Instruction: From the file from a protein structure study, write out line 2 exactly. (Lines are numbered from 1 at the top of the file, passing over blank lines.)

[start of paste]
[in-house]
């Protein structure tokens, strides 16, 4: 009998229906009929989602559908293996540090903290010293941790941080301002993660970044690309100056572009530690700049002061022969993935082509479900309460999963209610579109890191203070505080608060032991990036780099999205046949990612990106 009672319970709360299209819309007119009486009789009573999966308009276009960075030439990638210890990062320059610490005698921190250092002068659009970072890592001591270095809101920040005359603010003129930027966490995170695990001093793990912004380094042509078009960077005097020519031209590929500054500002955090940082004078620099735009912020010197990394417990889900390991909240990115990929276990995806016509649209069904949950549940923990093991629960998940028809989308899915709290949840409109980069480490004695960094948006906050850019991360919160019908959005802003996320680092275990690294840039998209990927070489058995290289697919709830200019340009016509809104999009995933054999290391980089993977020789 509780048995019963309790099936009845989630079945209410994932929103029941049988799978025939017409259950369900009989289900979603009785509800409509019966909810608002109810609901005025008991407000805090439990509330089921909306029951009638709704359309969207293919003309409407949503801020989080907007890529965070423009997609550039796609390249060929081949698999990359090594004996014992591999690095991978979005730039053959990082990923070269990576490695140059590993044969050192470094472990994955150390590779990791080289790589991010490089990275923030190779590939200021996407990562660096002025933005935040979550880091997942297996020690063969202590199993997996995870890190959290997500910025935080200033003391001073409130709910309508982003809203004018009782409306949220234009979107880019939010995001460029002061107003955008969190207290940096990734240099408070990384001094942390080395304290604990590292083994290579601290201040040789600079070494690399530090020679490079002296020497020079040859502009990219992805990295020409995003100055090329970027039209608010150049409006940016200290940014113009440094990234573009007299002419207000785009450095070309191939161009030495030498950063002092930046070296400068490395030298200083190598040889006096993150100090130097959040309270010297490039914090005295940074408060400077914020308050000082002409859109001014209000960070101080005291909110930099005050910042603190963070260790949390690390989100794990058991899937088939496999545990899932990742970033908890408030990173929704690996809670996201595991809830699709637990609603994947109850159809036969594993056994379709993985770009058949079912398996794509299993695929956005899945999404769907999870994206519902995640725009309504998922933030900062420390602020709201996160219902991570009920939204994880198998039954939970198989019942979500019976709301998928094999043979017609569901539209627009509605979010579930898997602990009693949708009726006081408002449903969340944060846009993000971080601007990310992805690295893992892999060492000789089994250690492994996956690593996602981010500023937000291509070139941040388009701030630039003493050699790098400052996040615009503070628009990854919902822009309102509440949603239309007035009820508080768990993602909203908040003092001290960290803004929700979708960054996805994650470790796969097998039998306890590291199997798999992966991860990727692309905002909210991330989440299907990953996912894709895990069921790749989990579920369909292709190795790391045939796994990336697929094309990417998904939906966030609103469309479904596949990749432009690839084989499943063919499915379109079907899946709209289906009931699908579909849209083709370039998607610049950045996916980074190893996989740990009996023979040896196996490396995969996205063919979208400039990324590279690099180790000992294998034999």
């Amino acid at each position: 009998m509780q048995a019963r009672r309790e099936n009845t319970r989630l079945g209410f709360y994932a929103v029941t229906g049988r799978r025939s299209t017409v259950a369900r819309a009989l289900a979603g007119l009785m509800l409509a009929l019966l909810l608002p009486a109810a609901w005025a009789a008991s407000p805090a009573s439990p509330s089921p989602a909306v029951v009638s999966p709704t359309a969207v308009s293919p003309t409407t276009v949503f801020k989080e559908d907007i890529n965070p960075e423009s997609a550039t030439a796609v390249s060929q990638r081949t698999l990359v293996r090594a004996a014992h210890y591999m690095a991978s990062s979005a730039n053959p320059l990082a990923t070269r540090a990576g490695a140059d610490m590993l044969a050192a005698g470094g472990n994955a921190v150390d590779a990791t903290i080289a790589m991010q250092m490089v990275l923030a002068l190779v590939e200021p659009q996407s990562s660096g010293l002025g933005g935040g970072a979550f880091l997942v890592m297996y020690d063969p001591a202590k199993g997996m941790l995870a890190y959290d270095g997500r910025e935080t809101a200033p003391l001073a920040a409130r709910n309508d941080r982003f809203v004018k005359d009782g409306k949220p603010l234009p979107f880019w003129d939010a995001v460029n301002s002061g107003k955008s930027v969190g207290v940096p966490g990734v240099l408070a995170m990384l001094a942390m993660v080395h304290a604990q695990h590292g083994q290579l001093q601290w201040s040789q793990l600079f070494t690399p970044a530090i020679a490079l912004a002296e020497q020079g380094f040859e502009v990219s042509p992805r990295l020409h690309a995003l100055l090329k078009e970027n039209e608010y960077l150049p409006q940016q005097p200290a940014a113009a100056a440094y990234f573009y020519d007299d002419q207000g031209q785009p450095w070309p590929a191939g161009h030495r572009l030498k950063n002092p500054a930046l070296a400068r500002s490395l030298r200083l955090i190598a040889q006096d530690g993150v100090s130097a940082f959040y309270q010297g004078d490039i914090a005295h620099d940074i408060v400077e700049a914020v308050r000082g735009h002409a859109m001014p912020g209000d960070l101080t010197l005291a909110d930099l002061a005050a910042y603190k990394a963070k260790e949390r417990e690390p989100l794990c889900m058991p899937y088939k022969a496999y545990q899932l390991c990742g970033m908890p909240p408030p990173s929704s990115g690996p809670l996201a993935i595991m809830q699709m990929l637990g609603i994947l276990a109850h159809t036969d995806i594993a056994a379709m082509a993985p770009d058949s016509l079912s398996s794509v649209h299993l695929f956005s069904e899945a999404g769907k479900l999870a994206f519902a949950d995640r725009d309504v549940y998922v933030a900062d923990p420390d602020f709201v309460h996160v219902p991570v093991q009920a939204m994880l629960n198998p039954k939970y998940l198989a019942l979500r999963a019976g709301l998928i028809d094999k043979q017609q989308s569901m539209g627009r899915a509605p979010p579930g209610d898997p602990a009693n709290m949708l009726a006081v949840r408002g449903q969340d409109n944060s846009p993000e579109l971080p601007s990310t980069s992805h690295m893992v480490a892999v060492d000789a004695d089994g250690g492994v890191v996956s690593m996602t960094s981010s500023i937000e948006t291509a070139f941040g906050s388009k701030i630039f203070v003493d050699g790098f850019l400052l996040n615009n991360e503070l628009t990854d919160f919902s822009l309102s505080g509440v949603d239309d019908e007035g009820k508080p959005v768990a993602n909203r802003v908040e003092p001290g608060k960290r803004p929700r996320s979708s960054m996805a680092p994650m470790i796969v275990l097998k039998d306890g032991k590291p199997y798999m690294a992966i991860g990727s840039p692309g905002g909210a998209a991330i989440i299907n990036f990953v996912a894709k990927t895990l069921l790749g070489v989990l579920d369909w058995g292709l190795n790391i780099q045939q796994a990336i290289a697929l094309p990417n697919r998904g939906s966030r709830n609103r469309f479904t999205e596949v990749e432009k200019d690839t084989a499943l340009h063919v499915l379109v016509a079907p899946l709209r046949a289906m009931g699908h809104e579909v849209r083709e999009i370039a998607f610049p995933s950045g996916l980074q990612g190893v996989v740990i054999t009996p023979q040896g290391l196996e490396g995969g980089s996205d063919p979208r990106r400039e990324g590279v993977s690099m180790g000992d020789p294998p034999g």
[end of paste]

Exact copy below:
């Protein structure tokens, strides 16, 4: 009998229906009929989602559908293996540090903290010293941790941080301002993660970044690309100056572009530690700049002061022969993935082509479900309460999963209610579109890191203070505080608060032991990036780099999205046949990612990106 009672319970709360299209819309007119009486009789009573999966308009276009960075030439990638210890990062320059610490005698921190250092002068659009970072890592001591270095809101920040005359603010003129930027966490995170695990001093793990912004380094042509078009960077005097020519031209590929500054500002955090940082004078620099735009912020010197990394417990889900390991909240990115990929276990995806016509649209069904949950549940923990093991629960998940028809989308899915709290949840409109980069480490004695960094948006906050850019991360919160019908959005802003996320680092275990690294840039998209990927070489058995290289697919709830200019340009016509809104999009995933054999290391980089993977020789 509780048995019963309790099936009845989630079945209410994932929103029941049988799978025939017409259950369900009989289900979603009785509800409509019966909810608002109810609901005025008991407000805090439990509330089921909306029951009638709704359309969207293919003309409407949503801020989080907007890529965070423009997609550039796609390249060929081949698999990359090594004996014992591999690095991978979005730039053959990082990923070269990576490695140059590993044969050192470094472990994955150390590779990791080289790589991010490089990275923030190779590939200021996407990562660096002025933005935040979550880091997942297996020690063969202590199993997996995870890190959290997500910025935080200033003391001073409130709910309508982003809203004018009782409306949220234009979107880019939010995001460029002061107003955008969190207290940096990734240099408070990384001094942390080395304290604990590292083994290579601290201040040789600079070494690399530090020679490079002296020497020079040859502009990219992805990295020409995003100055090329970027039209608010150049409006940016200290940014113009440094990234573009007299002419207000785009450095070309191939161009030495030498950063002092930046070296400068490395030298200083190598040889006096993150100090130097959040309270010297490039914090005295940074408060400077914020308050000082002409859109001014209000960070101080005291909110930099005050910042603190963070260790949390690390989100794990058991899937088939496999545990899932990742970033908890408030990173929704690996809670996201595991809830699709637990609603994947109850159809036969594993056994379709993985770009058949079912398996794509299993695929956005899945999404769907999870994206519902995640725009309504998922933030900062420390602020709201996160219902991570009920939204994880198998039954939970198989019942979500019976709301998928094999043979017609569901539209627009509605979010579930898997602990009693949708009726006081408002449903969340944060846009993000971080601007990310992805690295893992892999060492000789089994250690492994996956690593996602981010500023937000291509070139941040388009701030630039003493050699790098400052996040615009503070628009990854919902822009309102509440949603239309007035009820508080768990993602909203908040003092001290960290803004929700979708960054996805994650470790796969097998039998306890590291199997798999992966991860990727692309905002909210991330989440299907990953996912894709895990069921790749989990579920369909292709190795790391045939796994990336697929094309990417998904939906966030609103469309479904596949990749432009690839084989499943063919499915379109079907899946709209289906009931699908579909849209083709370039998607610049950045996916980074190893996989740990009996023979040896196996490396995969996205063919979208400039990324590279690099180790000992294998034999």